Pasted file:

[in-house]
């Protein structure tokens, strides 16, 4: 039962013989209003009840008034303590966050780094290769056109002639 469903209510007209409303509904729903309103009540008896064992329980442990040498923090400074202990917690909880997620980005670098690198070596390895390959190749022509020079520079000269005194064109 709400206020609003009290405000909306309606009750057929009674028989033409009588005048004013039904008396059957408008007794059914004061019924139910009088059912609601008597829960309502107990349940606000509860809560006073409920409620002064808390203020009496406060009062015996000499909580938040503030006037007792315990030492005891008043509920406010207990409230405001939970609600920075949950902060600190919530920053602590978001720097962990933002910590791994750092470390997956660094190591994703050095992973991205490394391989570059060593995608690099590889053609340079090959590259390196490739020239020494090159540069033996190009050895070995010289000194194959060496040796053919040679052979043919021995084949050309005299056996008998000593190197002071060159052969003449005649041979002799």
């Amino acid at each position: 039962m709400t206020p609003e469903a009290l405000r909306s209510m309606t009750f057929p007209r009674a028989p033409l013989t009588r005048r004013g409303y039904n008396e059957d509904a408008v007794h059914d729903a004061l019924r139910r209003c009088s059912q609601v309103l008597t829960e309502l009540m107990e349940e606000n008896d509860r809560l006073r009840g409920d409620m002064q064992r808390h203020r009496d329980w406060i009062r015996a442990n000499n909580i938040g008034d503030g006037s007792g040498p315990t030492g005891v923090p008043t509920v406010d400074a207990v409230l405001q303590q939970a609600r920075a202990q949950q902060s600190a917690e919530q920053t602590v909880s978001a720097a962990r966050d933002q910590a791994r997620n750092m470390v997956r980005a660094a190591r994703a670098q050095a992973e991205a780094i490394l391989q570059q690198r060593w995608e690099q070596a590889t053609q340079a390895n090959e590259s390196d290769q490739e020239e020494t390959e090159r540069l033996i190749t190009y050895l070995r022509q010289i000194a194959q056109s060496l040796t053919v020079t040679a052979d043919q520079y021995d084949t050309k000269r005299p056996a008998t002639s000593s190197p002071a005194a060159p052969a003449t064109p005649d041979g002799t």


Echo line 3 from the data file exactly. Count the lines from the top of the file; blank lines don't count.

């Amino acid at each position: 039962m709400t206020p609003e469903a009290l405000r909306s209510m309606t009750f057929p007209r009674a028989p033409l013989t009588r005048r004013g409303y039904n008396e059957d509904a408008v007794h059914d729903a004061l019924r139910r209003c009088s059912q609601v309103l008597t829960e309502l009540m107990e349940e606000n008896d509860r809560l006073r009840g409920d409620m002064q064992r808390h203020r009496d329980w406060i009062r015996a442990n000499n909580i938040g008034d503030g006037s007792g040498p315990t030492g005891v923090p008043t509920v406010d400074a207990v409230l405001q303590q939970a609600r920075a202990q949950q902060s600190a917690e919530q920053t602590v909880s978001a720097a962990r966050d933002q910590a791994r997620n750092m470390v997956r980005a660094a190591r994703a670098q050095a992973e991205a780094i490394l391989q570059q690198r060593w995608e690099q070596a590889t053609q340079a390895n090959e590259s390196d290769q490739e020239e020494t390959e090159r540069l033996i190749t190009y050895l070995r022509q010289i000194a194959q056109s060496l040796t053919v020079t040679a052979d043919q520079y021995d084949t050309k000269r005299p056996a008998t002639s000593s190197p002071a005194a060159p052969a003449t064109p005649d041979g002799t």